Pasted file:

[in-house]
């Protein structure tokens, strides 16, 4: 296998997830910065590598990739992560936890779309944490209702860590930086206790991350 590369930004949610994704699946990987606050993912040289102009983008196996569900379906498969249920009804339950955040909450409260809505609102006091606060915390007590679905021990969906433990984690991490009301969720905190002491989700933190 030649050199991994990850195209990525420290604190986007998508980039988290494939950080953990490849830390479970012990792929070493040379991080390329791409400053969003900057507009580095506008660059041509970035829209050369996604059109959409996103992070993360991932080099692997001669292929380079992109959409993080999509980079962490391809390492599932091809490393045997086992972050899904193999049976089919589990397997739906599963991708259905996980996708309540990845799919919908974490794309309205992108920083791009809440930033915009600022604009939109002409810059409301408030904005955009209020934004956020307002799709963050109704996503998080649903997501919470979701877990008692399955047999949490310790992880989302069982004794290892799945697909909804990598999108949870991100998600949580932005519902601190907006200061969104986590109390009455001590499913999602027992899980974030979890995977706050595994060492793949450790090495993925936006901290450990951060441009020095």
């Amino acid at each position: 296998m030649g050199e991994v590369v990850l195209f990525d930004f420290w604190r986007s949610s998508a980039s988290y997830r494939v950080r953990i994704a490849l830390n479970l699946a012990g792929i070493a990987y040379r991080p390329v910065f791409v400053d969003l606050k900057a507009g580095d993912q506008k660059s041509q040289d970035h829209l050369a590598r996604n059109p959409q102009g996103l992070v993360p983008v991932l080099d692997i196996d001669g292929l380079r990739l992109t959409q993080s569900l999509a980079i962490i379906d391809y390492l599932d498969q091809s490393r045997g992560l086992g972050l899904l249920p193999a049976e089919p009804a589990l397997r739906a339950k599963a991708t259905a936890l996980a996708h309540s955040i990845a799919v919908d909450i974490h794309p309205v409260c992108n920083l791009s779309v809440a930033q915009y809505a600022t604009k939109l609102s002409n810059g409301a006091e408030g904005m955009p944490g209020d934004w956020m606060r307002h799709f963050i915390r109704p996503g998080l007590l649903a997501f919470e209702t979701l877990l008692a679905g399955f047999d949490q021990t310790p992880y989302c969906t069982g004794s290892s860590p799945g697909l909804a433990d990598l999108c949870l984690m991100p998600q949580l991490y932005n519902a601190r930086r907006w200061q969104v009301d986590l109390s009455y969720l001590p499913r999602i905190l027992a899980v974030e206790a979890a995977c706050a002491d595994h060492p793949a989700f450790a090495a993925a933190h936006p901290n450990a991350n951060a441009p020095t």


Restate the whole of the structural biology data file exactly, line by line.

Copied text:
[in-house]
């Protein structure tokens, strides 16, 4: 296998997830910065590598990739992560936890779309944490209702860590930086206790991350 590369930004949610994704699946990987606050993912040289102009983008196996569900379906498969249920009804339950955040909450409260809505609102006091606060915390007590679905021990969906433990984690991490009301969720905190002491989700933190 030649050199991994990850195209990525420290604190986007998508980039988290494939950080953990490849830390479970012990792929070493040379991080390329791409400053969003900057507009580095506008660059041509970035829209050369996604059109959409996103992070993360991932080099692997001669292929380079992109959409993080999509980079962490391809390492599932091809490393045997086992972050899904193999049976089919589990397997739906599963991708259905996980996708309540990845799919919908974490794309309205992108920083791009809440930033915009600022604009939109002409810059409301408030904005955009209020934004956020307002799709963050109704996503998080649903997501919470979701877990008692399955047999949490310790992880989302069982004794290892799945697909909804990598999108949870991100998600949580932005519902601190907006200061969104986590109390009455001590499913999602027992899980974030979890995977706050595994060492793949450790090495993925936006901290450990951060441009020095």
């Amino acid at each position: 296998m030649g050199e991994v590369v990850l195209f990525d930004f420290w604190r986007s949610s998508a980039s988290y997830r494939v950080r953990i994704a490849l830390n479970l699946a012990g792929i070493a990987y040379r991080p390329v910065f791409v400053d969003l606050k900057a507009g580095d993912q506008k660059s041509q040289d970035h829209l050369a590598r996604n059109p959409q102009g996103l992070v993360p983008v991932l080099d692997i196996d001669g292929l380079r990739l992109t959409q993080s569900l999509a980079i962490i379906d391809y390492l599932d498969q091809s490393r045997g992560l086992g972050l899904l249920p193999a049976e089919p009804a589990l397997r739906a339950k599963a991708t259905a936890l996980a996708h309540s955040i990845a799919v919908d909450i974490h794309p309205v409260c992108n920083l791009s779309v809440a930033q915009y809505a600022t604009k939109l609102s002409n810059g409301a006091e408030g904005m955009p944490g209020d934004w956020m606060r307002h799709f963050i915390r109704p996503g998080l007590l649903a997501f919470e209702t979701l877990l008692a679905g399955f047999d949490q021990t310790p992880y989302c969906t069982g004794s290892s860590p799945g697909l909804a433990d990598l999108c949870l984690m991100p998600q949580l991490y932005n519902a601190r930086r907006w200061q969104v009301d986590l109390s009455y969720l001590p499913r999602i905190l027992a899980v974030e206790a979890a995977c706050a002491d595994h060492p793949a989700f450790a090495a993925a933190h936006p901290n450990a991350n951060a441009p020095t």